Focus on the Customer in Search Engine Optimization
Search engine optimization is become more challenging—but there are many tangible things marketers can do to improve SEO performance.
“There’s no magic pill,” says Jim McKinley, principal and co-founder of 360Partners. “How can you increase visibility without spending too much? It all goes back to rethinking your whole offering and the whole customer experience on your website.”
The marketers that are succeeding at search engine optimization today are focusing less on specific paid tactics and more on the customer experience from an end to end basis, and differentiating what customers are experiencing throughout the sales cycle on their site, he says.
Paid search has become more and more expensive for marketers—leads that cot $35 three years ago in pay per client now average twice that, McKinley notes. Content can play a huge role in helping marketers have better results in organic search.
“It all goes back to the fact that Google’s fundamental goal is to provide the most relevant answer to a searcher’s question,” he says. “At the end of the day, creating quality content is the way to win.”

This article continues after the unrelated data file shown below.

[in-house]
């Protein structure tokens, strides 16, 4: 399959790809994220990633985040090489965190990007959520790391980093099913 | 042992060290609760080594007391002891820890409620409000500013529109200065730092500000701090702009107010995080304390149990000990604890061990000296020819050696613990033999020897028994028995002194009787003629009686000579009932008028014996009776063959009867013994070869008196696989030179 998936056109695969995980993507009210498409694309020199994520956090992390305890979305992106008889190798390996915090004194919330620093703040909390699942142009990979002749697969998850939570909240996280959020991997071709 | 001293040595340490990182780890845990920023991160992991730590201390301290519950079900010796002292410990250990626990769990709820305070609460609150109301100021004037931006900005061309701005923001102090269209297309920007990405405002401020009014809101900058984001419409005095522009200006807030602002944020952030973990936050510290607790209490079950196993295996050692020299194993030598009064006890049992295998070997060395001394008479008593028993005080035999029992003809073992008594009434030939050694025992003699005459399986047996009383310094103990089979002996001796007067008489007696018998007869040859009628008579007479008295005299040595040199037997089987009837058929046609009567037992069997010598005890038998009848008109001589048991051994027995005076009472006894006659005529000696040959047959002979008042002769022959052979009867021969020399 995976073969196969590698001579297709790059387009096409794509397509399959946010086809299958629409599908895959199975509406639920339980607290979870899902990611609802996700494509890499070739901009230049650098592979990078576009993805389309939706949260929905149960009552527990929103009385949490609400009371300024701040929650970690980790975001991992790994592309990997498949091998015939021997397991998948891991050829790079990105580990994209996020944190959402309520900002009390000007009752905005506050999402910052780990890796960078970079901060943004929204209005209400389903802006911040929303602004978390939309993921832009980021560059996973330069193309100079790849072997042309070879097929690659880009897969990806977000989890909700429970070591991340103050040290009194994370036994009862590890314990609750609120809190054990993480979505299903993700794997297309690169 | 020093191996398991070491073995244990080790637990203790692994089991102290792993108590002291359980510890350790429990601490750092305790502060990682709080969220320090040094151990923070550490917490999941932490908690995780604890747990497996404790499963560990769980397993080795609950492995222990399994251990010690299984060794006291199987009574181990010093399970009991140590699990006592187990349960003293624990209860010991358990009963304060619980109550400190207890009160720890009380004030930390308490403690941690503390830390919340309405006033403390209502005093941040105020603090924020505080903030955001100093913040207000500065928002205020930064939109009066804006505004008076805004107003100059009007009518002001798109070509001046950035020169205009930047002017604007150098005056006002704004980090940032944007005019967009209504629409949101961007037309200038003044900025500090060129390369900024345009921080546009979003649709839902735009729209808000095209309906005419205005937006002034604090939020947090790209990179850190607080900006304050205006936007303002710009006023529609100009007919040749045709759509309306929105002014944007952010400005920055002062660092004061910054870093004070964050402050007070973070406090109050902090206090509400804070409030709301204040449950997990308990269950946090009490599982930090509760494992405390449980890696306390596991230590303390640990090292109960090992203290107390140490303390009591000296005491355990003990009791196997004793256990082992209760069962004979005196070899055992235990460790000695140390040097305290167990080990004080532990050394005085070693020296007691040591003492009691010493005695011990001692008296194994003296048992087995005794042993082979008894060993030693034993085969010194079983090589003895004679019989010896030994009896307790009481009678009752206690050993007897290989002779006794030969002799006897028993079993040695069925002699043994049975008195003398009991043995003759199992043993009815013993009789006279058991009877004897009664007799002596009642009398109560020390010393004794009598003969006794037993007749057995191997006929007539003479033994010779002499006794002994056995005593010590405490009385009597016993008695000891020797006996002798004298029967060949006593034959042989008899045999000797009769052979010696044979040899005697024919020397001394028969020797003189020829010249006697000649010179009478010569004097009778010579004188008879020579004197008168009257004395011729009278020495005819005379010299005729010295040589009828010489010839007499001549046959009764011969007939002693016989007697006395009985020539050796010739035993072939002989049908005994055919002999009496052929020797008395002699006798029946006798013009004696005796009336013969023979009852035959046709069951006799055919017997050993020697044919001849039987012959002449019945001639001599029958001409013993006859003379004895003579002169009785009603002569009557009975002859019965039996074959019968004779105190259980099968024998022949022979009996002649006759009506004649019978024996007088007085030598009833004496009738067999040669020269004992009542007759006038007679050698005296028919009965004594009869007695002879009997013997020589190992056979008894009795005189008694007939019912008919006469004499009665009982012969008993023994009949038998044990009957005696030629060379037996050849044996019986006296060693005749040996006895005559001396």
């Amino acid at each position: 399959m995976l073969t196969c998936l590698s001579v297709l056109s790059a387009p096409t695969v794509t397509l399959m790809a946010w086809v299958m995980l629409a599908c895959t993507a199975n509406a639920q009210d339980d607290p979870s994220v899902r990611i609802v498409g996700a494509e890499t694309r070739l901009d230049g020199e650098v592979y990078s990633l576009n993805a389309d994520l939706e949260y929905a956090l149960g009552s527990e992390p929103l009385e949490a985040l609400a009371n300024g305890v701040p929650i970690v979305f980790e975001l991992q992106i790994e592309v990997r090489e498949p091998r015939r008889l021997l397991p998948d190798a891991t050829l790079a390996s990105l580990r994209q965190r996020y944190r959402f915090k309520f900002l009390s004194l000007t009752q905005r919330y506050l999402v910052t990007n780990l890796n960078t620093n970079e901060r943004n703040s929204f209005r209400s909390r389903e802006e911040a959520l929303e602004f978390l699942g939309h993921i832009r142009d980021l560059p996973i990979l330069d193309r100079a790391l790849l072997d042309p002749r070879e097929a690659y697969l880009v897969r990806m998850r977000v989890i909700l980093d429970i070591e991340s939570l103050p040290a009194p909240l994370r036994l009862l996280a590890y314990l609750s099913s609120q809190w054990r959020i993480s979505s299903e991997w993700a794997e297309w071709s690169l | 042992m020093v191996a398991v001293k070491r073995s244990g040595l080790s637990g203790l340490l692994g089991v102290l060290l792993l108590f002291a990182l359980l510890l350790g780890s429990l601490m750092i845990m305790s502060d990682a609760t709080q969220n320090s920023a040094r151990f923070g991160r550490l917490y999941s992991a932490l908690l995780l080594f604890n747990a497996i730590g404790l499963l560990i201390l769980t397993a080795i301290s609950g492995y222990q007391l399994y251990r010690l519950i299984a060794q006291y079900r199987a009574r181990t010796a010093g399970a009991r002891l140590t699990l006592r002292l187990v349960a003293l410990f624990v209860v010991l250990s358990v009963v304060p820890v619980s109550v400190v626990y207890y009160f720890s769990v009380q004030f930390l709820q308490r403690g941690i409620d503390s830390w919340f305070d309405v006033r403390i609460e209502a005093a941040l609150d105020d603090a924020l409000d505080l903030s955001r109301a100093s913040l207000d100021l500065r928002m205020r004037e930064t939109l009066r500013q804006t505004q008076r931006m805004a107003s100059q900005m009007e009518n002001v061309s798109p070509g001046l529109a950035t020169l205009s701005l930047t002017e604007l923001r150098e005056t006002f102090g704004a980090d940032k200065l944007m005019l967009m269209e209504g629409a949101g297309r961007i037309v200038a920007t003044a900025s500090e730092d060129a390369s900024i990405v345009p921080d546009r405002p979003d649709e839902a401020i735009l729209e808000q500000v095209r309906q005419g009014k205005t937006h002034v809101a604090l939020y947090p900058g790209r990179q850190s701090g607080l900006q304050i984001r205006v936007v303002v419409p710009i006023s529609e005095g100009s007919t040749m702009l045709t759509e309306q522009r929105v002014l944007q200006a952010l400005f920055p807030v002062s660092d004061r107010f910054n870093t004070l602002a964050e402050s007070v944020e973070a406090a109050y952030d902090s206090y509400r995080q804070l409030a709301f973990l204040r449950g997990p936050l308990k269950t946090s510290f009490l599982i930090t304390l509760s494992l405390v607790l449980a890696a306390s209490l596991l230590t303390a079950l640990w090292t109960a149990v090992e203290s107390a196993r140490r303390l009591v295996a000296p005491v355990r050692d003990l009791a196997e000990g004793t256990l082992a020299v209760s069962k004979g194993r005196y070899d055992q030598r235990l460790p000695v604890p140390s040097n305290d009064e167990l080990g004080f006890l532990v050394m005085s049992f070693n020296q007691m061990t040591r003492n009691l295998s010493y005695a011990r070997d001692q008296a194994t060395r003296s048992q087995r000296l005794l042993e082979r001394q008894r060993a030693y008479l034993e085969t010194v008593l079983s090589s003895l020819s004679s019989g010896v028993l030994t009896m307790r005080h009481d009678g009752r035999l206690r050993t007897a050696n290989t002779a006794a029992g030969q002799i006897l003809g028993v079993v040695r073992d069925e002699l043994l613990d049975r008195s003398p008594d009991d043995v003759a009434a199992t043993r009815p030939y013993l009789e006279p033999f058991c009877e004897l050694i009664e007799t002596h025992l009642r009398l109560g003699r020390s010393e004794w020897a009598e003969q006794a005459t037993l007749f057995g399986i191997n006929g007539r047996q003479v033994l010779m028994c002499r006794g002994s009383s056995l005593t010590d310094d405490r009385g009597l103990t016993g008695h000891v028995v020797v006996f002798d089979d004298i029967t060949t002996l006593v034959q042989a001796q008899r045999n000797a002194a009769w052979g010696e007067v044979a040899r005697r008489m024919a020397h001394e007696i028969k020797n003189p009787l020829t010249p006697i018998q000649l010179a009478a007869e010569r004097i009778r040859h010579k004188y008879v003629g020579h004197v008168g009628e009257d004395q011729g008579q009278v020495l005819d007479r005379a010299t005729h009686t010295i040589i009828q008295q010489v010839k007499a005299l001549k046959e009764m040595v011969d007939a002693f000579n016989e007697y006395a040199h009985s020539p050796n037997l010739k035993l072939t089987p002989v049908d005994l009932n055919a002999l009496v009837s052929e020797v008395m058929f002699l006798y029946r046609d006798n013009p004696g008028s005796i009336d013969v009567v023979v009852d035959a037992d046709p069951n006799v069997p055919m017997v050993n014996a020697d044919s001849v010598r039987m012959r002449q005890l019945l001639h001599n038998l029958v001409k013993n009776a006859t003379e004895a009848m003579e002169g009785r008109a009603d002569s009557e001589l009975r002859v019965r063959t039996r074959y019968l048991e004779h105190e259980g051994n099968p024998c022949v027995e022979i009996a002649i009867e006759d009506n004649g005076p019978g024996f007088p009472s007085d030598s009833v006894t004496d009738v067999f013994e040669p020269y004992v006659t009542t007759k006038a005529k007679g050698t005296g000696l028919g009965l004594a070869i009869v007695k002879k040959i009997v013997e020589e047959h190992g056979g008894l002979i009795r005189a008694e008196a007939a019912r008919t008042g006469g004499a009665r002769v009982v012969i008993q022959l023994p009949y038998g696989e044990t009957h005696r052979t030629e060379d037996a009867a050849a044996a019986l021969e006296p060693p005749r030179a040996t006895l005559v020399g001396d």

Incorporating relevant keywords into your content is important, but write to your audience first, he says. “Google spends billion each year on making algorithms better, and they’re getting better and better at understanding things like the fact that a copy machine is the same thing as a copier as a Xerox machine.”
Content also needs to be digestible by Google—if Google can’t understand what your site is about, they’re not going to rank it highly. Along those lines, which content management system your site uses doesn’t have as significant an impact on rankings as it once did, he notes.
But what does make a difference is title tags and meta descriptions. These are the signals that you give to Google to show what your site is about, and whiat will appear on the search engine results pages. This mistake that marketers make here is that they either don’t bother to write them, and let Google do it for them, or they let an IT or website person handle the task. “They could be technically correct but they don’t really tap into your true call to action or mission,” he says.
McKinley will also lead the session “How to Compete Against Brand Giants in the Online Marketing World” session at LeadsCon Las Vegas. Online marketing techniques like pay per click and social were supposed to be the great equalizer for small brands. But that hasn’t been true across the board. McKinley will share his thoughts on ways companies can compete against their higher-profile brand competitors.
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